4th February 2021

Mackenzie Thompson shares her research from Sir Ian Dixon Scholarship

The importance of high-quality site welfare facilities to a project and its performance is highlighted in a new report produced thanks to a sponsorship opportunity provided by the company.

Following her success in an architectural competition, in 2018 student Mackenzie Thompson was working with us on the design of welfare facilities for our Battersea Power Station project when the chance to conduct research into this key area of site life became available.


The recently completed result of her year-long research through the Sir Ian Dixon Scholarship, 'A Building for the Builders, What is the Value of the Welfare Facility?’, challenges us to take a fresh look at welfare as a tool for improving morale, productivity, wellbeing and community engagement.

The paper looks at the history and current condition of welfare facilities and provides some recommendations for their design in the future.

And it certainly makes for interesting reading, highlighting quite how important the quality of welfare facilities are to a site workforce and, potentially, to the productivity of a project.

A poll conducted as part of the research revealed that 66% of the 350 workers polled rated site welfare as ‘very important’.

What’s more, 61% of respondents said that having a good welfare facility motivated them to work harder, while 83% said that it improved their wellbeing.

Just as interestingly however, 35% of those polled rated facilities at the sites they had worked on over the previous 36 months as inadequate.

While the Sir Ian Dixon scholarship is designed to provide an opportunity for companies to develop the potential of their own staff through a research programme, the potential value to the wider industry of Mackenzie’s research meant the company was happy to make an exception in her case, according to Senior Design Manager Jeff Tidmarsh, who helped mentor the young architectural student through the scholarship.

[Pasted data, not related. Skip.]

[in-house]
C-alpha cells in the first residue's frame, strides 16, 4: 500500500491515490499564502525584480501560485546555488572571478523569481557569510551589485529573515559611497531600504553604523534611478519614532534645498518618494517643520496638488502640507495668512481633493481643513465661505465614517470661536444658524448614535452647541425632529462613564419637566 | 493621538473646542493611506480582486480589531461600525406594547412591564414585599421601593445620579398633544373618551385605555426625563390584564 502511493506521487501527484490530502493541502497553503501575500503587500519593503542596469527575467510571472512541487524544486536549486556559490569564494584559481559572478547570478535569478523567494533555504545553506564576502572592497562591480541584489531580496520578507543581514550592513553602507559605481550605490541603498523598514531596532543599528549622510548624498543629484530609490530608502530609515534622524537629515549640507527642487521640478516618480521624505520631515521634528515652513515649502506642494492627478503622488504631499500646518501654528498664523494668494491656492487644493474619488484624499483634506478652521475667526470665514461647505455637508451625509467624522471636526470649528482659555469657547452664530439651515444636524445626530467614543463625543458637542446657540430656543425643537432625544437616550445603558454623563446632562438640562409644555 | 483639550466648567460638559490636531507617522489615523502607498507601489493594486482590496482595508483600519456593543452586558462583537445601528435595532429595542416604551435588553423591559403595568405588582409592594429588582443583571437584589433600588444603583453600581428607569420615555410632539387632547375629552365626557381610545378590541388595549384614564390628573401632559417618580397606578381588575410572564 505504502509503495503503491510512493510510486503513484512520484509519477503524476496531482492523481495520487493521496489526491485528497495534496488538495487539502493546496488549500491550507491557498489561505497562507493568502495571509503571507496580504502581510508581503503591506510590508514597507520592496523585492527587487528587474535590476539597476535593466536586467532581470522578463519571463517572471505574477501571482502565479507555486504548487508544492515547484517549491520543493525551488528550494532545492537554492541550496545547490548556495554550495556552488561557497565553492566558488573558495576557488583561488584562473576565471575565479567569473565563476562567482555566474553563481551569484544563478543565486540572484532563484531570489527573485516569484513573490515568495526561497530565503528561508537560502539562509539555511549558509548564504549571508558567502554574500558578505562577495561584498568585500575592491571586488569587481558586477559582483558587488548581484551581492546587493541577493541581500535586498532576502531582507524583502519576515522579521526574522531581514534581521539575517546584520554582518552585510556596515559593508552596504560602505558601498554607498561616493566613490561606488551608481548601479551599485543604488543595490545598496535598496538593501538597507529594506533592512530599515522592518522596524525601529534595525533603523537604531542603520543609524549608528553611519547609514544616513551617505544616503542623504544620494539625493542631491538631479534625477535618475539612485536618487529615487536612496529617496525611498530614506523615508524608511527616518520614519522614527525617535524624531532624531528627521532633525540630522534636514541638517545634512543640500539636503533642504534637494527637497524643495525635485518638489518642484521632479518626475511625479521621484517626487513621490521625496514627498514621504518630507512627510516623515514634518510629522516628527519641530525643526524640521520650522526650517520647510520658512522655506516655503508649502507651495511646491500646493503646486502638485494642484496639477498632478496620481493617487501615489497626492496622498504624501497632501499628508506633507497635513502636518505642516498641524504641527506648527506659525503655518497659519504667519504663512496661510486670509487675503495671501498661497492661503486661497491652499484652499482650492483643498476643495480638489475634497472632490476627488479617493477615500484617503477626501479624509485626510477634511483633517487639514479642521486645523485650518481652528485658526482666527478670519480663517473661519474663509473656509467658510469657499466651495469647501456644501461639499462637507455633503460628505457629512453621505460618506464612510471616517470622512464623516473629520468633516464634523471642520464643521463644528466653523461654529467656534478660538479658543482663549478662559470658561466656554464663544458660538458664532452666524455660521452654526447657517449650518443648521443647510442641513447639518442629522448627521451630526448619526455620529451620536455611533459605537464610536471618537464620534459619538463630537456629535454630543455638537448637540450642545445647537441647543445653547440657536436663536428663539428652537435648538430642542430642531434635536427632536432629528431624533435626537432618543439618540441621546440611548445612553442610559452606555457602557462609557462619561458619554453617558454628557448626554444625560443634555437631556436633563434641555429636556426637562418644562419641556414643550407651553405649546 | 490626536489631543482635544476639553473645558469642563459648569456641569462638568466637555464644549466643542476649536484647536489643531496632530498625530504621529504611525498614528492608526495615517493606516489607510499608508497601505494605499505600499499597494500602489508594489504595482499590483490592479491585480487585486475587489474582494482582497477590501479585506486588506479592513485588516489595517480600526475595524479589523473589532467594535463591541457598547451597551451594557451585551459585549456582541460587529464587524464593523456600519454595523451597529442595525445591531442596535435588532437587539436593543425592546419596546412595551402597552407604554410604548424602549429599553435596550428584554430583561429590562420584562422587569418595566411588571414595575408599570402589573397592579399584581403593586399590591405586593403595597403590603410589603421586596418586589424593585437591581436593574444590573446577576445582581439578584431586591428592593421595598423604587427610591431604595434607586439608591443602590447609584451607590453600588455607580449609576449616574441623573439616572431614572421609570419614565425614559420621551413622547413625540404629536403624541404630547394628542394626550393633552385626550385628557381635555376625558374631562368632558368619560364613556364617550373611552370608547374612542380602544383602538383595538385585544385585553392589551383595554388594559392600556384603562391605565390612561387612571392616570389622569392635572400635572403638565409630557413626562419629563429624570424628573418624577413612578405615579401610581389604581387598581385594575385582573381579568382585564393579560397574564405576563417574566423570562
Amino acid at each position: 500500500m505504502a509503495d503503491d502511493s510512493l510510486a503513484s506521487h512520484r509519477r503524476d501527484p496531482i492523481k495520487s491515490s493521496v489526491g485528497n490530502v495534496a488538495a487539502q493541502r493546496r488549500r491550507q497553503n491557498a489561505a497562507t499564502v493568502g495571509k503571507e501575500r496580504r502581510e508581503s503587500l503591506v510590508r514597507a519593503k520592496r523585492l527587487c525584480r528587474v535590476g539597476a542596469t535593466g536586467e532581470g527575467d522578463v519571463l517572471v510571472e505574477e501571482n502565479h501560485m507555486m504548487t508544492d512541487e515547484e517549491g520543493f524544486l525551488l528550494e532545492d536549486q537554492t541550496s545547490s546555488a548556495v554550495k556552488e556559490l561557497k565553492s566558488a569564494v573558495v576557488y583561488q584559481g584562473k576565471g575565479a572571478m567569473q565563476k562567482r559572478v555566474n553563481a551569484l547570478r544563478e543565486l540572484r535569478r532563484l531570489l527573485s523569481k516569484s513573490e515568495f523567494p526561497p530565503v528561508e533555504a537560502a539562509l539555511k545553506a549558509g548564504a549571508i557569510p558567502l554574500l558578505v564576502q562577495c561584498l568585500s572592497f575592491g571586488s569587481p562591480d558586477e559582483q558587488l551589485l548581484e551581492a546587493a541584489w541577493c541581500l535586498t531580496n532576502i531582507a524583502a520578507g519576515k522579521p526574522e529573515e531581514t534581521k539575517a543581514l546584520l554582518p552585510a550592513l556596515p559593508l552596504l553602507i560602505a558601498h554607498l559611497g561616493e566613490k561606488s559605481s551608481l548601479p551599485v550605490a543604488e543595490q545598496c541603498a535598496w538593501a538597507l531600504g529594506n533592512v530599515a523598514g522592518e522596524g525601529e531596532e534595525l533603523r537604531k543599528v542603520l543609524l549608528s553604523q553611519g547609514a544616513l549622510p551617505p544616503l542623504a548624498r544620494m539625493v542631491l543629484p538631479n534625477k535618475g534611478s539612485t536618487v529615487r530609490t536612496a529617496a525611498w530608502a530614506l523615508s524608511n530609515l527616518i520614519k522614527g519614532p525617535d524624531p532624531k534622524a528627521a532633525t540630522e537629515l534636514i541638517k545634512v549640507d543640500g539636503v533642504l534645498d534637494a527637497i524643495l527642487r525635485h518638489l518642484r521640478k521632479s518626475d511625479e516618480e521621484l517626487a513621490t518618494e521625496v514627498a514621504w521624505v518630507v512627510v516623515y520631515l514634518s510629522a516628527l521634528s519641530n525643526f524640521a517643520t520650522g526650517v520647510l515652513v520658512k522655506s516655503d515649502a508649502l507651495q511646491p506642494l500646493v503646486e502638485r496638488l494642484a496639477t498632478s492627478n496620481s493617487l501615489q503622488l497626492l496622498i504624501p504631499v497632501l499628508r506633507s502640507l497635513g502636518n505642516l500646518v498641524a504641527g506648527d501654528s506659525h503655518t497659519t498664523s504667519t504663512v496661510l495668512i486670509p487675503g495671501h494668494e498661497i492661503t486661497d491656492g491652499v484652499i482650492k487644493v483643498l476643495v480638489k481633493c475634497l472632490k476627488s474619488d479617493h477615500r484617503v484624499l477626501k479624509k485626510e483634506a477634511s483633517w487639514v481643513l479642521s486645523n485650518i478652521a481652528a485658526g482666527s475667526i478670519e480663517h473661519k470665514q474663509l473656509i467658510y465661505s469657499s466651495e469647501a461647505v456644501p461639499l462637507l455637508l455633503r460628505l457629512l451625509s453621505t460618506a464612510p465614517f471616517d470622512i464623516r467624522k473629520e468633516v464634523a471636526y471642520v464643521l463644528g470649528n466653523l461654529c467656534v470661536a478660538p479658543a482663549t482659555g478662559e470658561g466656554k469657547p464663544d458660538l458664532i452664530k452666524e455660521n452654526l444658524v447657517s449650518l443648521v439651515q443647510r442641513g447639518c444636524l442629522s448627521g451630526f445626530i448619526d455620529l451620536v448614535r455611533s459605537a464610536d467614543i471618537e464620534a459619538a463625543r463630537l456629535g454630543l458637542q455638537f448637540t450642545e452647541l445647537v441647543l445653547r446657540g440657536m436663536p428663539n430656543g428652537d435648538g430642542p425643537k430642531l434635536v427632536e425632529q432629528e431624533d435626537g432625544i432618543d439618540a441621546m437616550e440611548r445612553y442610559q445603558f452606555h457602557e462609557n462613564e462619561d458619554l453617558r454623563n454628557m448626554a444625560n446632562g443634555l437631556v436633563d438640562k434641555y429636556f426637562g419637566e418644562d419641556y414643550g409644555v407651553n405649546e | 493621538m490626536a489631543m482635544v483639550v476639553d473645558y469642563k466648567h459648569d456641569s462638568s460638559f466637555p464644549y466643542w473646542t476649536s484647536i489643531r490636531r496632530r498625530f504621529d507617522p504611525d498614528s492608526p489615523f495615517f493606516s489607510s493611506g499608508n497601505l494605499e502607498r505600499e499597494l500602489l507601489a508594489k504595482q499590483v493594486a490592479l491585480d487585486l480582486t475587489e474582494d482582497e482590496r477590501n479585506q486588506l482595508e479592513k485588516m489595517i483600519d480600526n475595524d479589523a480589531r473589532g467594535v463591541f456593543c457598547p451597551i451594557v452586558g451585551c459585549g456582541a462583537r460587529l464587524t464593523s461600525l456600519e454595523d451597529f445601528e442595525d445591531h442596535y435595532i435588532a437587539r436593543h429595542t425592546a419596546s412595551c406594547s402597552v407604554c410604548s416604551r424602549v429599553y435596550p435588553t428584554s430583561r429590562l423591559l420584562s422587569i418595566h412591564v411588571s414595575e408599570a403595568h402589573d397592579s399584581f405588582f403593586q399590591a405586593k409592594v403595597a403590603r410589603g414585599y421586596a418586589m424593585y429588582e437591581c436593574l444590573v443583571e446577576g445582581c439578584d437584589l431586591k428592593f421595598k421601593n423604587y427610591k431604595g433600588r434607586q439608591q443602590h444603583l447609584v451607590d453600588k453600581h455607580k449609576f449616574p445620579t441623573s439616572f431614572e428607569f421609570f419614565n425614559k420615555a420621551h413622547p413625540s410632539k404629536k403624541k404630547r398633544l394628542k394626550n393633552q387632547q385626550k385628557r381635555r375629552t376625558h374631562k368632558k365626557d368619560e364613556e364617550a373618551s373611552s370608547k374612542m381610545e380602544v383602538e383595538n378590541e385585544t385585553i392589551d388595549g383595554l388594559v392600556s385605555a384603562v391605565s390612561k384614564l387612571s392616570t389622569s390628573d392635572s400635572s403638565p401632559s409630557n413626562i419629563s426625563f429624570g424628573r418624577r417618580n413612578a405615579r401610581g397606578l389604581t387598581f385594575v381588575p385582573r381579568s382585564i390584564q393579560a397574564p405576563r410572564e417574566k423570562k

He said:

“Mackenzie’s research certainly gives pause for thought and should be of real value to the industry. It has the potential to impact not just on how we at Sir Robert McAlpine approach welfare facilities in the future, but many of our peers too. It was a real pleasure to be able to offer someone outside the company the opportunity to help contribute to industry progress in this way and we wish Mackenzie all the best for the future.”

Since working with us at Battersea, Mackenzie has gone on to work as an architectural assistant with a small architecture firm in Liverpool and, in part thanks to her work with us, has gone on to apply to complete a masters in architecture.

She will be presenting her findings at the virtual the SIDS 2021 Scholarship presentation evening on 10th February at 6pm.

Mackenzie is the latest in a long line of built environment professionals to be sponsored by the company to complete a SIDS scholarship which is organised by the Chartered Institute of Building and The Worshipful Company of Constructors.

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